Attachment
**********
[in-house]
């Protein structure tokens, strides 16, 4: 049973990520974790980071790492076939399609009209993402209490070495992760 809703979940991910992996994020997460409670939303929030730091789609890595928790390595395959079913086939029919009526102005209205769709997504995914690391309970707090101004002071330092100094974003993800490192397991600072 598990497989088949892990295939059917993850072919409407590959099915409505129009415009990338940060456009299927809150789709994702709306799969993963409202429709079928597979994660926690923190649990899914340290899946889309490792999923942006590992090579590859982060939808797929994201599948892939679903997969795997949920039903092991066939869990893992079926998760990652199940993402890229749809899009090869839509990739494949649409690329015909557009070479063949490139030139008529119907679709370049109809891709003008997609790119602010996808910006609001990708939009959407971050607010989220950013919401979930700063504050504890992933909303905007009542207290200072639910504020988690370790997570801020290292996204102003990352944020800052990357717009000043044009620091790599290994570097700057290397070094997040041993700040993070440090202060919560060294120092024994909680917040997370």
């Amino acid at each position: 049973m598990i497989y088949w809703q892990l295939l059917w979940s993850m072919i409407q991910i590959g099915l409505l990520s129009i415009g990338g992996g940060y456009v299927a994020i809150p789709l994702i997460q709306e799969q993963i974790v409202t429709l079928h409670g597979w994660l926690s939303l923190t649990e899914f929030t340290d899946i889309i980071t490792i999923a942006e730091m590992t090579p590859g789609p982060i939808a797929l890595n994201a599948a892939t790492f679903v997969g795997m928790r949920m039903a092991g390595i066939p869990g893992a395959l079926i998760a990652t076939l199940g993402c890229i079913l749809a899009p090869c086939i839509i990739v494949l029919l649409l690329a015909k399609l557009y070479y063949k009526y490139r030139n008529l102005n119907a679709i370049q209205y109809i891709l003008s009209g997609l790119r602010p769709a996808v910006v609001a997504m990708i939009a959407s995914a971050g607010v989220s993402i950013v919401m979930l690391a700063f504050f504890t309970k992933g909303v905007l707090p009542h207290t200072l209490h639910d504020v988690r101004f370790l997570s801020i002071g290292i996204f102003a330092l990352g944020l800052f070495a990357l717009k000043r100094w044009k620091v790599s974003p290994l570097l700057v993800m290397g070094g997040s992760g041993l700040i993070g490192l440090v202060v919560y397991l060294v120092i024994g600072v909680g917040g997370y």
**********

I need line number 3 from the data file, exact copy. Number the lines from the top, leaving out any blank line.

């Amino acid at each position: 049973m598990i497989y088949w809703q892990l295939l059917w979940s993850m072919i409407q991910i590959g099915l409505l990520s129009i415009g990338g992996g940060y456009v299927a994020i809150p789709l994702i997460q709306e799969q993963i974790v409202t429709l079928h409670g597979w994660l926690s939303l923190t649990e899914f929030t340290d899946i889309i980071t490792i999923a942006e730091m590992t090579p590859g789609p982060i939808a797929l890595n994201a599948a892939t790492f679903v997969g795997m928790r949920m039903a092991g390595i066939p869990g893992a395959l079926i998760a990652t076939l199940g993402c890229i079913l749809a899009p090869c086939i839509i990739v494949l029919l649409l690329a015909k399609l557009y070479y063949k009526y490139r030139n008529l102005n119907a679709i370049q209205y109809i891709l003008s009209g997609l790119r602010p769709a996808v910006v609001a997504m990708i939009a959407s995914a971050g607010v989220s993402i950013v919401m979930l690391a700063f504050f504890t309970k992933g909303v905007l707090p009542h207290t200072l209490h639910d504020v988690r101004f370790l997570s801020i002071g290292i996204f102003a330092l990352g944020l800052f070495a990357l717009k000043r100094w044009k620091v790599s974003p290994l570097l700057v993800m290397g070094g997040s992760g041993l700040i993070g490192l440090v202060v919560y397991l060294v120092i024994g600072v909680g917040g997370y």